For anyone competing for share, it’s not good enough to be just “another use-case”, you need to have a reason why Facebook cannot go there too — because Facebook right now has the scale and the ambition, and the determination. If you can’t defend the new use-case, Facebook will just copy it. It happened with the implementation of “live videos” (which Meerkat/Periscope do) or the MSQRD acquisition for image/video personalization (which Snapchat does). Is it fair? No. But business is not about fair play, it’s about winning.
The consumer angle
So the question for Facebook is not really how to prevent others from existing, not anymore. The question for Facebook is how to keep growing to further consolidate the scale that allows it to just implement and assimilate whatever new use-case will emerge. And the way to do that, when you have almost every connected human on earth excluding China, is, well, to connect more people and, once you’ve done that, to give them more things to do when they are connected. It’s the attention economy, baby.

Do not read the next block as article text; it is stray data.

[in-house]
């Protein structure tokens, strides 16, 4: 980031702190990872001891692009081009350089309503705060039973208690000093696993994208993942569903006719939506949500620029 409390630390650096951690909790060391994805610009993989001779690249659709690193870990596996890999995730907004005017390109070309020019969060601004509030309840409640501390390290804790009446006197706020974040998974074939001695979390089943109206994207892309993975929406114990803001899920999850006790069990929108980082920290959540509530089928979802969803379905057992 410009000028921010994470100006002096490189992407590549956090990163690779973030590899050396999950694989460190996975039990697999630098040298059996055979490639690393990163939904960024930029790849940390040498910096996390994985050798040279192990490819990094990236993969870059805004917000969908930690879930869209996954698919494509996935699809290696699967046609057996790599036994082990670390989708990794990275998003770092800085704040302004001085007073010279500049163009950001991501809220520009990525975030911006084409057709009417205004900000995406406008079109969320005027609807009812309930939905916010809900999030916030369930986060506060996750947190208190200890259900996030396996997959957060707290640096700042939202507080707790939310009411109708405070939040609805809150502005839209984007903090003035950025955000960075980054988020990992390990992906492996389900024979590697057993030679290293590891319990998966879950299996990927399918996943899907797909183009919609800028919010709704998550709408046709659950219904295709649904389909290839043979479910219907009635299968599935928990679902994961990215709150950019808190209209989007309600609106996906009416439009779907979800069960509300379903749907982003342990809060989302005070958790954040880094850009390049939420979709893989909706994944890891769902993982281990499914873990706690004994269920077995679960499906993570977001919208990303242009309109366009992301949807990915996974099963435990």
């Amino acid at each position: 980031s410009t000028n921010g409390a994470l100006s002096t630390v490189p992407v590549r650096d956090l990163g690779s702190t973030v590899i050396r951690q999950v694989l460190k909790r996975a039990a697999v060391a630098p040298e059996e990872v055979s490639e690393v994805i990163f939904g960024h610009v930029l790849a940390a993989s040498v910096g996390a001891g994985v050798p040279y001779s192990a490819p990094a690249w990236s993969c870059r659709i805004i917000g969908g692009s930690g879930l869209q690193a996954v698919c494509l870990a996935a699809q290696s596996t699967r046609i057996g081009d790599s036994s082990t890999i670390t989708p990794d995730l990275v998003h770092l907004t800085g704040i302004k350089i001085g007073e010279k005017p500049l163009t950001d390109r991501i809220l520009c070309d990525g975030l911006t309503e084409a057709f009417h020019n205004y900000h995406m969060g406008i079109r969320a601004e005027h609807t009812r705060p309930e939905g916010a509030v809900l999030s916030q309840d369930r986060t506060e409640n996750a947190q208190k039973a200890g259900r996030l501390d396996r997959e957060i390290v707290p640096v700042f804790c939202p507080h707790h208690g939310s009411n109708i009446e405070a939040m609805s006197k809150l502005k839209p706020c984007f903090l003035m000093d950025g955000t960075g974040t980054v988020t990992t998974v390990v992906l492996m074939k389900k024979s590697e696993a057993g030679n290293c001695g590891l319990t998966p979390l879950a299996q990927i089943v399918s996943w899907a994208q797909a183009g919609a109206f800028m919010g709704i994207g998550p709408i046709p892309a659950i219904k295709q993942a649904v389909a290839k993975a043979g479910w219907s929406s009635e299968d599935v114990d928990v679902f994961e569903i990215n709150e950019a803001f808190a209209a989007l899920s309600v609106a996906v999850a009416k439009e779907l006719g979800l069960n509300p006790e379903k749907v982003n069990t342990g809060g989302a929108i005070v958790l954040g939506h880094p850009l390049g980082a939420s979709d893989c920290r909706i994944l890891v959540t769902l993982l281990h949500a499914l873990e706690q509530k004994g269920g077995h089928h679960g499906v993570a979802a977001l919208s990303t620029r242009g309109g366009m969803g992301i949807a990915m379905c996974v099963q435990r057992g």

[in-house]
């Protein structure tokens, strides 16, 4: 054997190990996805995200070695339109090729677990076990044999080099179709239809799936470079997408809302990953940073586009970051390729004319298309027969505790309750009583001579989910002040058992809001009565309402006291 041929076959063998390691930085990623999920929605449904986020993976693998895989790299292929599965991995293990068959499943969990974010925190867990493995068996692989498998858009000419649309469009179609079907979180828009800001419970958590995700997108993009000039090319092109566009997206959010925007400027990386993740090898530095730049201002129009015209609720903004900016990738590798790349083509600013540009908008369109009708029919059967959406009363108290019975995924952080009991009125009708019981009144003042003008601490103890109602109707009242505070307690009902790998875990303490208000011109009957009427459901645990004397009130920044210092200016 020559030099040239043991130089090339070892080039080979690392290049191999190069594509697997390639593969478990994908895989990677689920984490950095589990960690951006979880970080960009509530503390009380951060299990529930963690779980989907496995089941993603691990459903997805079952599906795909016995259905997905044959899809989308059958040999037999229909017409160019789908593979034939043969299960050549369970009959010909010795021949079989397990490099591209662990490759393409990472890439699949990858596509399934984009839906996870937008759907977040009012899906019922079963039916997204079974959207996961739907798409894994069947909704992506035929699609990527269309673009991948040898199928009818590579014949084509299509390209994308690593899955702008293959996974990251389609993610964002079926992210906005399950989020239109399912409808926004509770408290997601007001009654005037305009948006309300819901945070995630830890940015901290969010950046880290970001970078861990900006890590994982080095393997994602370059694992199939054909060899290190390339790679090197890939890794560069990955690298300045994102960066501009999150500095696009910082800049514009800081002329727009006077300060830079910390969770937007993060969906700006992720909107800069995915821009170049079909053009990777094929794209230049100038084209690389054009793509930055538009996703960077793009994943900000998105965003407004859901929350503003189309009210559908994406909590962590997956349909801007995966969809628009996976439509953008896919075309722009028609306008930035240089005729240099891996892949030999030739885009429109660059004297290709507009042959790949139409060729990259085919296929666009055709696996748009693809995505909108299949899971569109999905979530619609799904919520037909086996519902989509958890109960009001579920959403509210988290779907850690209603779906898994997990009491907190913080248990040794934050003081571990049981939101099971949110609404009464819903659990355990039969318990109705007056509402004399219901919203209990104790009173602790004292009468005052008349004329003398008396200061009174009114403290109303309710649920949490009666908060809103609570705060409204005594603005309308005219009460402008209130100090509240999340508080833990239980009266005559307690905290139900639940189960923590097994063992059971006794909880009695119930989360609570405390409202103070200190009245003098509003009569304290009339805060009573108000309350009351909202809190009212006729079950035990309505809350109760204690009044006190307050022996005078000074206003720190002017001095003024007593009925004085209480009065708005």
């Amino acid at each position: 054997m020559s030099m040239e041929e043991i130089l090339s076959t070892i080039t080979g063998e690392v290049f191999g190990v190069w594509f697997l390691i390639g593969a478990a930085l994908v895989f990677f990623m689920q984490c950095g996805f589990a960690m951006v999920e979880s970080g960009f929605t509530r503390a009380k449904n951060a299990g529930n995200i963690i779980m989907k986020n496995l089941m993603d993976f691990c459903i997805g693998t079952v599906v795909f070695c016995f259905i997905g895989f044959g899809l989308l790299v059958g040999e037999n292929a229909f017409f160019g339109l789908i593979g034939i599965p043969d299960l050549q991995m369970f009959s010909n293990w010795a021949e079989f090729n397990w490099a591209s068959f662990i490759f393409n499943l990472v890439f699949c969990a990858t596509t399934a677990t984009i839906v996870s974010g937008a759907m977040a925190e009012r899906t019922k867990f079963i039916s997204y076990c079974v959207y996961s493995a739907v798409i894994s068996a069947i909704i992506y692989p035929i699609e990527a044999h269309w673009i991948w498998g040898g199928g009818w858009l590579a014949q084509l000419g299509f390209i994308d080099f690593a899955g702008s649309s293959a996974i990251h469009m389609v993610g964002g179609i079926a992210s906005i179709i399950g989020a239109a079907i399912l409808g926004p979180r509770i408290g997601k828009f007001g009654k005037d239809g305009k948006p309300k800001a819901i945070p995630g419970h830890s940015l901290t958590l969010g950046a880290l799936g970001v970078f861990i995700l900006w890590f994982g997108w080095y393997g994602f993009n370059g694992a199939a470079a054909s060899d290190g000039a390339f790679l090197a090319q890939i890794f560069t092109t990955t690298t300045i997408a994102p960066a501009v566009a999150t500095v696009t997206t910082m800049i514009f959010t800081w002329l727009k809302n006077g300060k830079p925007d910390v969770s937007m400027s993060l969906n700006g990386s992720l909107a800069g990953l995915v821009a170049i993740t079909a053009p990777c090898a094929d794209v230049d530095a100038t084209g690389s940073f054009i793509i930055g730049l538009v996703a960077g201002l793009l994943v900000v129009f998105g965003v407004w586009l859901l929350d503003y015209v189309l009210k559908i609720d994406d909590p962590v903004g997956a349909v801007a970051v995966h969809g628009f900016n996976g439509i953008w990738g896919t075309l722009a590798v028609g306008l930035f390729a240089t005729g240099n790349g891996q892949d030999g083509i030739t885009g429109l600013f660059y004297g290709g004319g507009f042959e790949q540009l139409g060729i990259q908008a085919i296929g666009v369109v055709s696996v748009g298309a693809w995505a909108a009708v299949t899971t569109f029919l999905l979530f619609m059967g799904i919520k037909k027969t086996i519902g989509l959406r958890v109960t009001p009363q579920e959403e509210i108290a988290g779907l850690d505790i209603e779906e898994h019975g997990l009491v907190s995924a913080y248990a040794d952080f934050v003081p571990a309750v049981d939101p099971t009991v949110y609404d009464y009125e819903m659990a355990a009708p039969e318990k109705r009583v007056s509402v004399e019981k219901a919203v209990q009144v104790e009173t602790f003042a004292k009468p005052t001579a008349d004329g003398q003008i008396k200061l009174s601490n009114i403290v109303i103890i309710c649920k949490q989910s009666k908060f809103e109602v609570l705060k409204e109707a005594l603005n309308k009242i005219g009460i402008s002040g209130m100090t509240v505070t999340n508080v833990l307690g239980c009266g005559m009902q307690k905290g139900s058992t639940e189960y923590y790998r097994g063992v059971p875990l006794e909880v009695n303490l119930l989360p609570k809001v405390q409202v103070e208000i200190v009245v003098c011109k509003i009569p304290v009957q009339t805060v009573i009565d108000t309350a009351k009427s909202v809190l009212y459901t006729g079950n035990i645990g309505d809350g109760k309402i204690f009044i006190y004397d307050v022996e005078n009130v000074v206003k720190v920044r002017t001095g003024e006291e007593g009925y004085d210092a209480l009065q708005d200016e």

Which is why you’re seeing Facebook talking about lasers and drones and planes and breakthrough 5G technology they’re willing to give away for the greater good. More connected people. Which is also why you’re seeing Facebook talking about virtual reality and instant articles and live video APIs. More things to do when people are connected. Because what some don’t yet realize is that, for a whole lot of people, Facebook is already the first touchpoint to the Internet as well as the last one, particularly when they are on mobile.
The business angle
This is where things really become interesting. This is also where messaging comes into play. Sure, artificial intelligence and bots are fun and all, but the real goal there is to, once again, leverage the scale Facebook has to establish messaging as the easiest/fastest way to communicate, not just with other people anymore, but with algorithms and businesses too. Which usually you only want to do in two situations: a) when you want to buy something from them, b) when you’ve already bought something from them.